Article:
A new day is dawning in the City of Angels. Following the crushing blow of COVID-19, Bangkok has commenced the road to recovery. Restrictions are being eased in four stages, every 14 days, until all businesses open again. We’re now in a collective fight-back against the virus and its savage socio-economic impact.
Bangkok is reeling from the COVID-19 earthquake, and a tsunami of unemployment is sure to follow. Seven million Thais could be job-less by June, according to the Joint Standing Committee on Commerce, Industry and Banking (JSCCIB). Notwithstanding this crisis we face, spirit remains strong in the city.
Renewed confidence largely stems from a declining trend in infections. Perhaps even more, it’s the resilience of Thai people. Bangkokians are back on the streets and living their lives again.
Within two months, all Bangkok business could open again, in what will be a new normality for us all. Disease control measures are, and will be, prevalent in our lives. Increased cleaning, use of face masks, distancing and hand sanitisation – a present reality. Distancing will disrupt business in the short term, but there’s already evidence that distancing will fade quickly here, as the threat of the virus fades.
Bangkok, the sprawling metropolis, is alive again. Knowing the spirit of the city, and indeed Thai people, business could recover faster than we think. Thai people have an almost instinctive bounce-back-ability. I saw this first-hand in the 2011 floods, and their inspiring, collective response to that disaster.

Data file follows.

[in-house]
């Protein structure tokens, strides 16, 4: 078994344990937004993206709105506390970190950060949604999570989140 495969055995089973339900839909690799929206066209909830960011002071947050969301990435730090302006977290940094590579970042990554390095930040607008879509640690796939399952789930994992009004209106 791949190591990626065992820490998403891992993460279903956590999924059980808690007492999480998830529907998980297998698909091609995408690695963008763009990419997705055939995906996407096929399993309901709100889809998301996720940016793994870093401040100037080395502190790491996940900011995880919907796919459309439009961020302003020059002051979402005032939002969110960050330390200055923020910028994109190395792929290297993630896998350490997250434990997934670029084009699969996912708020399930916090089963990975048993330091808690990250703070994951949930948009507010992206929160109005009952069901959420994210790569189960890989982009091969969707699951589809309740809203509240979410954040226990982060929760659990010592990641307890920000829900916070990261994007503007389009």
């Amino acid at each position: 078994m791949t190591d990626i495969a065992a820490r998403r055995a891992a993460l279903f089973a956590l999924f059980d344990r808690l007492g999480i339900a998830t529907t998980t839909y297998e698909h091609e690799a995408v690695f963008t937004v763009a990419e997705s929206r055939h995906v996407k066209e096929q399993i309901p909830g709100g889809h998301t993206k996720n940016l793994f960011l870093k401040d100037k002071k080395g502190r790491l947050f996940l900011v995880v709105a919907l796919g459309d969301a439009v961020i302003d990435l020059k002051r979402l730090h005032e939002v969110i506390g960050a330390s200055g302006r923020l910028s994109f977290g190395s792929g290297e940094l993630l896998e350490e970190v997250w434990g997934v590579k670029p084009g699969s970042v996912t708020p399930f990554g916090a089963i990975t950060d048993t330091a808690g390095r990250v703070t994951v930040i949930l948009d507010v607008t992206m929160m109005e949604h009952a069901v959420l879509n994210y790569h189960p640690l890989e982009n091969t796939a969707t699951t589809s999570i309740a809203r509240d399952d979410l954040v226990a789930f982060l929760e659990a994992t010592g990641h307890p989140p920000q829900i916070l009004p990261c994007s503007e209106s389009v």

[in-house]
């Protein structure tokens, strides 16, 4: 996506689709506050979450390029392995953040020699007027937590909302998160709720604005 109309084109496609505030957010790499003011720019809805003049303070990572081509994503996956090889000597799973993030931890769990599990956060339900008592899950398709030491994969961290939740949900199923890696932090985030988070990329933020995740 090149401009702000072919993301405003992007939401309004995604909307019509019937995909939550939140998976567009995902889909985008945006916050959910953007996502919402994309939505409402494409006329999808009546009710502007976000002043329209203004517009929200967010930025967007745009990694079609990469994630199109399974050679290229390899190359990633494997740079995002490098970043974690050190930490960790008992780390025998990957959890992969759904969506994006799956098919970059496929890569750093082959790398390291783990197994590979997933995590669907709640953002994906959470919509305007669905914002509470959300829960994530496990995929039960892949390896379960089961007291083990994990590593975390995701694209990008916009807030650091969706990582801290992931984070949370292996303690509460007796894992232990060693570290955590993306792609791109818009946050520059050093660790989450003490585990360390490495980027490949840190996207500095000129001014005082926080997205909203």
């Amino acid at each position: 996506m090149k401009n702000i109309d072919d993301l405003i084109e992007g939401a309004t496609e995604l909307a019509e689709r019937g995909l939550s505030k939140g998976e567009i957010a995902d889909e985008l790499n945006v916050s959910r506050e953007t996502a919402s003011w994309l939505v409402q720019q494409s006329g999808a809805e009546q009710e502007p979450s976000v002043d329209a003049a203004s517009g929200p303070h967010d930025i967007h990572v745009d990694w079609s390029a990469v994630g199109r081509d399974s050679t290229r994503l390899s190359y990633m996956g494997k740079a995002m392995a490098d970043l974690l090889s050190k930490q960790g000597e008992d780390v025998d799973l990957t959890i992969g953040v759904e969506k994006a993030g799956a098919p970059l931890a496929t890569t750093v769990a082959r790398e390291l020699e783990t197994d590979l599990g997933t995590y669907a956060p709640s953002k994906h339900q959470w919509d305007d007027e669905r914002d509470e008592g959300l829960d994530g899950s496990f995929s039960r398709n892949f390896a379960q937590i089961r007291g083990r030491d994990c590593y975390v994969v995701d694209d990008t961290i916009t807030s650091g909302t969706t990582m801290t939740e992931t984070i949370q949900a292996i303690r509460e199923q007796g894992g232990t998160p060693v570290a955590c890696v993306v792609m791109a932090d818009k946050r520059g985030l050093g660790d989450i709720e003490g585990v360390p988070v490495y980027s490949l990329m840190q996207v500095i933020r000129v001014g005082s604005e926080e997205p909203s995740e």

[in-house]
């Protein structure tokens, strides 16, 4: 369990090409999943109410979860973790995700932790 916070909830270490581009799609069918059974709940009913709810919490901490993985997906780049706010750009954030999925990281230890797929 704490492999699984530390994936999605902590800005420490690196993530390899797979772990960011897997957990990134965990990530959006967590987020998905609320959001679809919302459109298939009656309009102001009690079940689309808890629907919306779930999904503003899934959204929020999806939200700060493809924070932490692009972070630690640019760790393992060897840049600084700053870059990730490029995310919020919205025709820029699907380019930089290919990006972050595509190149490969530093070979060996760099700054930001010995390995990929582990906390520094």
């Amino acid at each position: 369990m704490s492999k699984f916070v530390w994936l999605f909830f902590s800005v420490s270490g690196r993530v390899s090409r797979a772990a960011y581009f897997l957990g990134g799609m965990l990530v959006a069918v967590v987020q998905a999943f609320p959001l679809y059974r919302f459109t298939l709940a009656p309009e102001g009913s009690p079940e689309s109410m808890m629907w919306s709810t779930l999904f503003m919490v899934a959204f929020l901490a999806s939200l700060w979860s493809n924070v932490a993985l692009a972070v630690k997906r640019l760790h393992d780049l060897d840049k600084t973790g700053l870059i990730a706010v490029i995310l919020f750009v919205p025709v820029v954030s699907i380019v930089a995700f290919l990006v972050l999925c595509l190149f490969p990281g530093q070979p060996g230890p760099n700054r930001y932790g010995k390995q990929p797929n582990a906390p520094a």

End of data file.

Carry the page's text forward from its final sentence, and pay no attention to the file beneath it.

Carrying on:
It will take courage and a great collaborative effort to lead us through the post-COVID era. We are overcoming an unprecedented threat and we live in uncertain times. In a sense, we need to get comfortable with uncertainty in this new era.
Morning markets and street vendors are thriving again, bringing back a sense of community spirit. Chinatown is a hub for market activity and its re-opening was a win for Bangkok’s economy. Huge, bustling night markets like Talad Riep Duan in Rhamintra are back in business and attracting people in their droves.
There is a buoyant, cautious optimism in the air. It’s the beginning of a fight-back. The dent caused by Bangkok’s first wave of infections, and subsequent lock-down, can’t be understated. Millions of businesses are fighting for survival as I write these words and lives are in disarray. We’ve all seen the powerful images of low-income workers and their recent struggle. The city is hurting, and it needs to bounce back.
Public parks have been re-opened; a small, but significant win for the well-being of the city. It’s a great time to be outside, exercising in the roaring sun. Get out there and soak it up.
Selected sports-related businesses, such as tennis academy Le Smash, have been given the green light to open their doors. This is a result of the government welcoming back non-contact sporting activity. Golf, a popular sport in Bangkok, has returned and those keen on fishing can enjoy this calm, meditative sport once more.
The return of restaurants is key for the city. The eating-out experience, a social event for family and friends, has been partially re-introduced and psychologically lifts the spirits.